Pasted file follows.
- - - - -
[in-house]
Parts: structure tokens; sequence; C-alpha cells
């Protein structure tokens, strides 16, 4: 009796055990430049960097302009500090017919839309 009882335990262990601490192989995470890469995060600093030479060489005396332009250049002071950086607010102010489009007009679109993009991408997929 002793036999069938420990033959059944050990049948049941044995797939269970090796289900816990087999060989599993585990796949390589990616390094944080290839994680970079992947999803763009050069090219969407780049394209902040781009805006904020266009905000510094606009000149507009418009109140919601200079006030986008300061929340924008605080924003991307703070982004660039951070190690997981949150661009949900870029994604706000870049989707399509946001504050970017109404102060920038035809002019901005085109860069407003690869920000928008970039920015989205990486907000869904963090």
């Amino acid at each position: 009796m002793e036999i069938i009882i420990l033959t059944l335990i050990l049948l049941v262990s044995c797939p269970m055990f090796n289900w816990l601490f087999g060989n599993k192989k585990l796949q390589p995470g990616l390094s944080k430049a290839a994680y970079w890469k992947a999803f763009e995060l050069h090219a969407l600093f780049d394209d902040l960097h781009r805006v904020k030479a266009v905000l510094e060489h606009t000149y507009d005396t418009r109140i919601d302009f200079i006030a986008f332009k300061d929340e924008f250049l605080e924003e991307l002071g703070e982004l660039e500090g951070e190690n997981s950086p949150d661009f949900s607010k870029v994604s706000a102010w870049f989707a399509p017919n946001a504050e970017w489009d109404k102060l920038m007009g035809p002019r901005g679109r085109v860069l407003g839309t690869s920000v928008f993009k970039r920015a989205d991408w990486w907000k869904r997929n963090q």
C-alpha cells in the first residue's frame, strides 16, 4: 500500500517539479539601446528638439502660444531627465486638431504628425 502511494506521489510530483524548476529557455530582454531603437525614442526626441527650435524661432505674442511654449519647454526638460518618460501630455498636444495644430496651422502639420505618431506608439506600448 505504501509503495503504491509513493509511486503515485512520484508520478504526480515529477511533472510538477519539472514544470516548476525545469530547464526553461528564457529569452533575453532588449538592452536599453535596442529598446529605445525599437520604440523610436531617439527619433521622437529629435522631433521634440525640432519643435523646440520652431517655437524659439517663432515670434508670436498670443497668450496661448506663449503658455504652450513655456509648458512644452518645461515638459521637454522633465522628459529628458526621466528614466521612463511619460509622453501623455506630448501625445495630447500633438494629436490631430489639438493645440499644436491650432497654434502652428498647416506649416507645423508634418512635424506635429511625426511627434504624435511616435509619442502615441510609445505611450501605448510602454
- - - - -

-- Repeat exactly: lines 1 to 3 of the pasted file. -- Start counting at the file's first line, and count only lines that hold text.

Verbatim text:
[in-house]
Parts: structure tokens; sequence; C-alpha cells
């Protein structure tokens, strides 16, 4: 009796055990430049960097302009500090017919839309 009882335990262990601490192989995470890469995060600093030479060489005396332009250049002071950086607010102010489009007009679109993009991408997929 002793036999069938420990033959059944050990049948049941044995797939269970090796289900816990087999060989599993585990796949390589990616390094944080290839994680970079992947999803763009050069090219969407780049394209902040781009805006904020266009905000510094606009000149507009418009109140919601200079006030986008300061929340924008605080924003991307703070982004660039951070190690997981949150661009949900870029994604706000870049989707399509946001504050970017109404102060920038035809002019901005085109860069407003690869920000928008970039920015989205990486907000869904963090």